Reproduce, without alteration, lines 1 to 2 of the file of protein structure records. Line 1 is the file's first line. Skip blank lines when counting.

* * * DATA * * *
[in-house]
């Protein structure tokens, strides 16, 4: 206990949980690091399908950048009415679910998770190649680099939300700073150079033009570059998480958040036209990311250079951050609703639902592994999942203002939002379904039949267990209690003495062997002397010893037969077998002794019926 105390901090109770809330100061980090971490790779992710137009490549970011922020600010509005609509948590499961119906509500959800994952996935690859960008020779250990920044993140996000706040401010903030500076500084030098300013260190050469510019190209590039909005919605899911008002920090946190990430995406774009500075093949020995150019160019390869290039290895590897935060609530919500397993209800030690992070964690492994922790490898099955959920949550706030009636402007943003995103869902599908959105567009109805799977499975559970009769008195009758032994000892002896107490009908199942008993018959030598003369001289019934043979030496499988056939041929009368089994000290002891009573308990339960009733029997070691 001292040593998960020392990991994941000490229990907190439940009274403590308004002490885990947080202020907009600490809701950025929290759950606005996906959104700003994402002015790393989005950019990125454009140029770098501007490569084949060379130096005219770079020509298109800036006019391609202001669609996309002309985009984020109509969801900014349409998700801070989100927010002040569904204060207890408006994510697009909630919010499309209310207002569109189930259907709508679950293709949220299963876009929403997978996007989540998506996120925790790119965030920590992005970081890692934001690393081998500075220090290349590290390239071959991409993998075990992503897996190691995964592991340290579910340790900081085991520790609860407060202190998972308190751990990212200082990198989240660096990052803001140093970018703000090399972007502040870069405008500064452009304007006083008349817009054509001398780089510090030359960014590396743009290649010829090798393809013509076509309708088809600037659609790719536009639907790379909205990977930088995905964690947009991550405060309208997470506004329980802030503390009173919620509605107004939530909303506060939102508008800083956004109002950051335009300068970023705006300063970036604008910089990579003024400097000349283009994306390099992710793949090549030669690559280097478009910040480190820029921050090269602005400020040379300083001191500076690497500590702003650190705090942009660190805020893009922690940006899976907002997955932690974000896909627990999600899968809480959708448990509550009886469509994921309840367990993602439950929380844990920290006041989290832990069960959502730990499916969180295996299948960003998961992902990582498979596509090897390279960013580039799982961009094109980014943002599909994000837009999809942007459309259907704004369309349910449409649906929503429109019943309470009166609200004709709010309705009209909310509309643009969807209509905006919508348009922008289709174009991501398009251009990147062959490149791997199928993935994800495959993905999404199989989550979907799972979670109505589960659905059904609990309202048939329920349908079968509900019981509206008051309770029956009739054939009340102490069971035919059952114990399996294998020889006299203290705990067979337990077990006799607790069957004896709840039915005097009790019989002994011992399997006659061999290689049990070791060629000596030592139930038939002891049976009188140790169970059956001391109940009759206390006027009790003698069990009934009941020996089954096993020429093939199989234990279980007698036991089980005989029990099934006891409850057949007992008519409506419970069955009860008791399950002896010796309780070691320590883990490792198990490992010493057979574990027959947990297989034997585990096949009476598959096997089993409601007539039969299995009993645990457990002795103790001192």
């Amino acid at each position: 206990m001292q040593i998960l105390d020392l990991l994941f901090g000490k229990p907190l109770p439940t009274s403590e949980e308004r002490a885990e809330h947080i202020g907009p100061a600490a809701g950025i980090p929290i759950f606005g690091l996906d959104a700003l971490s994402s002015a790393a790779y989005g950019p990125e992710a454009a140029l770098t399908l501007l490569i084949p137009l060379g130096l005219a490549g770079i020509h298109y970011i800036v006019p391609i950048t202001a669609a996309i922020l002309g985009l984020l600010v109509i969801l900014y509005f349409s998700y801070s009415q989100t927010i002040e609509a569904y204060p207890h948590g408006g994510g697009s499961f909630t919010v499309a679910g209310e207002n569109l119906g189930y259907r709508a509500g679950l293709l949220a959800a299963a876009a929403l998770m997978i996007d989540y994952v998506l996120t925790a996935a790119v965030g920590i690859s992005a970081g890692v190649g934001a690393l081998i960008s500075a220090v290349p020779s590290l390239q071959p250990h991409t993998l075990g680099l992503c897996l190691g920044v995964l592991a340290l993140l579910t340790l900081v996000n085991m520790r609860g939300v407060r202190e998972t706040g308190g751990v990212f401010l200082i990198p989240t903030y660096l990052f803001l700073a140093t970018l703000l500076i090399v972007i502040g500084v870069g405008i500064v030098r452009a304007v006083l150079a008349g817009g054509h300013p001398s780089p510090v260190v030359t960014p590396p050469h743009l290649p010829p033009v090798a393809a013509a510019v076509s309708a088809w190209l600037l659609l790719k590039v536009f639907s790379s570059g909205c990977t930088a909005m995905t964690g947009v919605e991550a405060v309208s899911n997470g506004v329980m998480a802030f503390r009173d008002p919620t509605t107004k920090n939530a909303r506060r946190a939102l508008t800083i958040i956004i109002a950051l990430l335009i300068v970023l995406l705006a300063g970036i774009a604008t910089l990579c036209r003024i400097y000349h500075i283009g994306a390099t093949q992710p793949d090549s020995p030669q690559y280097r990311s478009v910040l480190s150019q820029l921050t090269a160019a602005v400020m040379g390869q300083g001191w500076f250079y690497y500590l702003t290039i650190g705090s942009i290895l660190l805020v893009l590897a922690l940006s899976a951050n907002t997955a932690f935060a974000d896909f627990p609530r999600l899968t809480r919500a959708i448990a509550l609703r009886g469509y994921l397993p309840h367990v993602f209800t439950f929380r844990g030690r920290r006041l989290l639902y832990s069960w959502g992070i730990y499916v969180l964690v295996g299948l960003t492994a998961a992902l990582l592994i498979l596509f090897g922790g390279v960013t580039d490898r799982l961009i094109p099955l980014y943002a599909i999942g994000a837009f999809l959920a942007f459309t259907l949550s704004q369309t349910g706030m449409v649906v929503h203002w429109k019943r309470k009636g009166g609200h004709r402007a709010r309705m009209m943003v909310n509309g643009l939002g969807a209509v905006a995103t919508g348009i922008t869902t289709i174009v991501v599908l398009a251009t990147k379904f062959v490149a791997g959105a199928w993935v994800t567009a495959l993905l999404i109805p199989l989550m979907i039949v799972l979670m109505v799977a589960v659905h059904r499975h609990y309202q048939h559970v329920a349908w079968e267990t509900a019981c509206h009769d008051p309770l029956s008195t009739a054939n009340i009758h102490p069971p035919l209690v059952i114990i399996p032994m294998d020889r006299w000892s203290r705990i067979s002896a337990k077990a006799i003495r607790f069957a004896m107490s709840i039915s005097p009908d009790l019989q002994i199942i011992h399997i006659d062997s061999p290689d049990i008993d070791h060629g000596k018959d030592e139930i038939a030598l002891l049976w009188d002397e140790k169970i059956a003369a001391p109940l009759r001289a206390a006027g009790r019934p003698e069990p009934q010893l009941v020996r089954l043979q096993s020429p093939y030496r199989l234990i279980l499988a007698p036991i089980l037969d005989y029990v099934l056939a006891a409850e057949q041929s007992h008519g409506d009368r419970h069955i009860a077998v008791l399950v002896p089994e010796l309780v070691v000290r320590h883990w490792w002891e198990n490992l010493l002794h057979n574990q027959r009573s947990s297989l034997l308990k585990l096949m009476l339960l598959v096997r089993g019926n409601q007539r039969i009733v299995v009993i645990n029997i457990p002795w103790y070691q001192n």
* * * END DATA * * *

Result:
[in-house]
């Protein structure tokens, strides 16, 4: 206990949980690091399908950048009415679910998770190649680099939300700073150079033009570059998480958040036209990311250079951050609703639902592994999942203002939002379904039949267990209690003495062997002397010893037969077998002794019926 105390901090109770809330100061980090971490790779992710137009490549970011922020600010509005609509948590499961119906509500959800994952996935690859960008020779250990920044993140996000706040401010903030500076500084030098300013260190050469510019190209590039909005919605899911008002920090946190990430995406774009500075093949020995150019160019390869290039290895590897935060609530919500397993209800030690992070964690492994922790490898099955959920949550706030009636402007943003995103869902599908959105567009109805799977499975559970009769008195009758032994000892002896107490009908199942008993018959030598003369001289019934043979030496499988056939041929009368089994000290002891009573308990339960009733029997070691 001292040593998960020392990991994941000490229990907190439940009274403590308004002490885990947080202020907009600490809701950025929290759950606005996906959104700003994402002015790393989005950019990125454009140029770098501007490569084949060379130096005219770079020509298109800036006019391609202001669609996309002309985009984020109509969801900014349409998700801070989100927010002040569904204060207890408006994510697009909630919010499309209310207002569109189930259907709508679950293709949220299963876009929403997978996007989540998506996120925790790119965030920590992005970081890692934001690393081998500075220090290349590290390239071959991409993998075990992503897996190691995964592991340290579910340790900081085991520790609860407060202190998972308190751990990212200082990198989240660096990052803001140093970018703000090399972007502040870069405008500064452009304007006083008349817009054509001398780089510090030359960014590396743009290649010829090798393809013509076509309708088809600037659609790719536009639907790379909205990977930088995905964690947009991550405060309208997470506004329980802030503390009173919620509605107004939530909303506060939102508008800083956004109002950051335009300068970023705006300063970036604008910089990579003024400097000349283009994306390099992710793949090549030669690559280097478009910040480190820029921050090269602005400020040379300083001191500076690497500590702003650190705090942009660190805020893009922690940006899976907002997955932690974000896909627990999600899968809480959708448990509550009886469509994921309840367990993602439950929380844990920290006041989290832990069960959502730990499916969180295996299948960003998961992902990582498979596509090897390279960013580039799982961009094109980014943002599909994000837009999809942007459309259907704004369309349910449409649906929503429109019943309470009166609200004709709010309705009209909310509309643009969807209509905006919508348009922008289709174009991501398009251009990147062959490149791997199928993935994800495959993905999404199989989550979907799972979670109505589960659905059904609990309202048939329920349908079968509900019981509206008051309770029956009739054939009340102490069971035919059952114990399996294998020889006299203290705990067979337990077990006799607790069957004896709840039915005097009790019989002994011992399997006659061999290689049990070791060629000596030592139930038939002891049976009188140790169970059956001391109940009759206390006027009790003698069990009934009941020996089954096993020429093939199989234990279980007698036991089980005989029990099934006891409850057949007992008519409506419970069955009860008791399950002896010796309780070691320590883990490792198990490992010493057979574990027959947990297989034997585990096949009476598959096997089993409601007539039969299995009993645990457990002795103790001192």